guideline range accurately, so that [it] can derive whatever insight the guidelines have to offer," but, ultimately, craft a sentence based on 18 U.S.C. § 3553(a), "without any thumb on the scale favoring a guideline sentence." United States v. Sachsenmaier, 491 F.3d 680, 685 (7th Cir. 2007). We have remanded numerous cases for resentencing when the district judge's comments suggested that a withinguidelines sentence is presumptively reasonable. See, e.g., United States v. Schmitt, 495 F.3d 860, 86466 (7th Cir. 2007) (vacating sentence where district judge opined that "`there is a growing attitude . . . that sentences within the guidelines are presumptively correct'" and that judges could not depart from the guidelines without "`very, very cogent reasons'"); United States v. Griffin, 493 F.3d 856, 868 (7th Cir. 2007) (vacating sentence where district judge stated that defendant had the burden "`to overcome the rebuttable presumption that a guideline sentence is appropriate'"). In contrast, however, we have noted that it would be "unobjectionable" for a district judge to say that "in light of the discretion he now possesses under Booker and Rita, he was electing to impose a guideline sentence in this particular case unless the defendant could persuade him otherwise." Schmitt, 495 F.3d at 865 (emphasis added); see also United States v. King, 541 F.3d 1143, 1145 (5th Cir. 2008) (noting that statements by a district court that "there is no reason not to apply a Guidelines sentence" are permissible). Here, the district court never indicated that it presumed the guidelines were reasonable or believed it was otherwise constrained to follow them. The court noted that it was no longer bound by the guidelines, and explained that it would: proceed in the usual fashion, taking into account the guidelines that are established by the facts in the presentence report, and then look at the factors under 18 United States Code Section 3553, which directs the Court to impose a sentence not more than necessary to achieve the objectives of that section . . . . After hearing arguments from Mata and the government, the court addressed the nature and circumstances of the offense, see 18 U.S.C. § 3553(a)(1), noting that although Mata's crime was not "extremely serious," he had committed it within 16 months of being removed for a drugtrafficking conviction, and had been caught because he was driving while heavily intoxicated. The court considered the personal characteristics that Mata had pointed to, including his work history and familial ties, but also considered the seriousness of his previous drug offense. The court then weighed all these factors against the goals of sentencing, see 18 U.S.C. § 3553(a)(2), and decided to impose a withinguidelines sentence. The single comment that Mata highlights--that "the range established by the guidelines is not one which is overcome by the Court's [§ 3553] analysis"--does not indicate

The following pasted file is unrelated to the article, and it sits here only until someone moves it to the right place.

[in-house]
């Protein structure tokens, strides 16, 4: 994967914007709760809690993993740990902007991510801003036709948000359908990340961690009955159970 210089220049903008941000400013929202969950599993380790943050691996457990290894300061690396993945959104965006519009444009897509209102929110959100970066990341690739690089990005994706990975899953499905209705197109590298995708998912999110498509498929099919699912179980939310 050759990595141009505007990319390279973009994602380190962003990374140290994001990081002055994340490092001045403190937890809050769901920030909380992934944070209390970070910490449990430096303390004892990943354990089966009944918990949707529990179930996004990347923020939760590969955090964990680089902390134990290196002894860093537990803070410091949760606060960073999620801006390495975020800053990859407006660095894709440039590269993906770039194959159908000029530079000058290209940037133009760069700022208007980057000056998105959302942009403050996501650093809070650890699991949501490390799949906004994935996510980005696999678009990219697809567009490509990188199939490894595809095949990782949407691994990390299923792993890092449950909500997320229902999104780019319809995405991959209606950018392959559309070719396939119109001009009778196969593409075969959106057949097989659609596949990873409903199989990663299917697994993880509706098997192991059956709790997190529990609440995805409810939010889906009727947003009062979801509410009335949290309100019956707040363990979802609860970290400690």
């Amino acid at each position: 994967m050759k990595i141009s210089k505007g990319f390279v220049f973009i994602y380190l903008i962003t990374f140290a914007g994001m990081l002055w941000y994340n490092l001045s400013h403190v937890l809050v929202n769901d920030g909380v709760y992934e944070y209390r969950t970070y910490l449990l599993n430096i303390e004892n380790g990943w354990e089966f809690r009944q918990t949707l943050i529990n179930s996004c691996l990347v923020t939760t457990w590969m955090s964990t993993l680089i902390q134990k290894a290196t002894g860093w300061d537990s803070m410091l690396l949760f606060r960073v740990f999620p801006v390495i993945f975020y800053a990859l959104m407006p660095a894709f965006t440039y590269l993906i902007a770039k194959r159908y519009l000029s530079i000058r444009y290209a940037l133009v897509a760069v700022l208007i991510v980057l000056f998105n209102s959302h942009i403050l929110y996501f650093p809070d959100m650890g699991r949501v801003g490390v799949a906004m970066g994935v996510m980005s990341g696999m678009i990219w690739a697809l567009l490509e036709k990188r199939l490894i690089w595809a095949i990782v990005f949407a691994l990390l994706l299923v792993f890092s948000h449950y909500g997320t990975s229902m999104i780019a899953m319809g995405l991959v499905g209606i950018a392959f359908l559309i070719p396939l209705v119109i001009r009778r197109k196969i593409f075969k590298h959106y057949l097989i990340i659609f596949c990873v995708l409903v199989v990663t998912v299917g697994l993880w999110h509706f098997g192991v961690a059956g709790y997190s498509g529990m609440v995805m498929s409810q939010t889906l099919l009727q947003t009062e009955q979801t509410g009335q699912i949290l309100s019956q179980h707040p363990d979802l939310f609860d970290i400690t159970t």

that the district court presumed all guidelines sentences to be reasonable. Instead, it reflects the judge's awareness that he had discretion to sentence outside the guidelines but chose not to because his analysis of the § 3553(a) factors persuaded him that a guidelines sentence was appropriate for Mata. This approach is "unobjectionable." See Schmitt, 495 F.3d at 865. AFFIRMED.